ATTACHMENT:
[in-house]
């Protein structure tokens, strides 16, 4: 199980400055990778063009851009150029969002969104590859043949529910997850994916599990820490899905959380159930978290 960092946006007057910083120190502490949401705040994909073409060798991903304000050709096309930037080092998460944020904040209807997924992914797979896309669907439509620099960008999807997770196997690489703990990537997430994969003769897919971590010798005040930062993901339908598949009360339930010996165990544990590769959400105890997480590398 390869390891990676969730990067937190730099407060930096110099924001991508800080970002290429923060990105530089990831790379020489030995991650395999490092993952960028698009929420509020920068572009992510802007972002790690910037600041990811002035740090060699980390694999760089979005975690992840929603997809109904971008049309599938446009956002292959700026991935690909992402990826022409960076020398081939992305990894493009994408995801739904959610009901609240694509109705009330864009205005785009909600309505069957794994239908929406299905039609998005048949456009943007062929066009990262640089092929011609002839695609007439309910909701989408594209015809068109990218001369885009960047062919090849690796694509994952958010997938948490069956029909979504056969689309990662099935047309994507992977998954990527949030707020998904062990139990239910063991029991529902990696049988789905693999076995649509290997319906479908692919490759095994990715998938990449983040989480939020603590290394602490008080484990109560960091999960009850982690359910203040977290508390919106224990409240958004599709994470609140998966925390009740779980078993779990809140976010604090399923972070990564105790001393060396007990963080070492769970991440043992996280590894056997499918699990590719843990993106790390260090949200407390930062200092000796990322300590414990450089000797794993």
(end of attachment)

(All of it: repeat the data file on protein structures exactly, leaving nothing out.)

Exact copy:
[in-house]
């Protein structure tokens, strides 16, 4: 199980400055990778063009851009150029969002969104590859043949529910997850994916599990820490899905959380159930978290 960092946006007057910083120190502490949401705040994909073409060798991903304000050709096309930037080092998460944020904040209807997924992914797979896309669907439509620099960008999807997770196997690489703990990537997430994969003769897919971590010798005040930062993901339908598949009360339930010996165990544990590769959400105890997480590398 390869390891990676969730990067937190730099407060930096110099924001991508800080970002290429923060990105530089990831790379020489030995991650395999490092993952960028698009929420509020920068572009992510802007972002790690910037600041990811002035740090060699980390694999760089979005975690992840929603997809109904971008049309599938446009956002292959700026991935690909992402990826022409960076020398081939992305990894493009994408995801739904959610009901609240694509109705009330864009205005785009909600309505069957794994239908929406299905039609998005048949456009943007062929066009990262640089092929011609002839695609007439309910909701989408594209015809068109990218001369885009960047062919090849690796694509994952958010997938948490069956029909979504056969689309990662099935047309994507992977998954990527949030707020998904062990139990239910063991029991529902990696049988789905693999076995649509290997319906479908692919490759095994990715998938990449983040989480939020603590290394602490008080484990109560960091999960009850982690359910203040977290508390919106224990409240958004599709994470609140998966925390009740779980078993779990809140976010604090399923972070990564105790001393060396007990963080070492769970991440043992996280590894056997499918699990590719843990993106790390260090949200407390930062200092000796990322300590414990450089000797794993």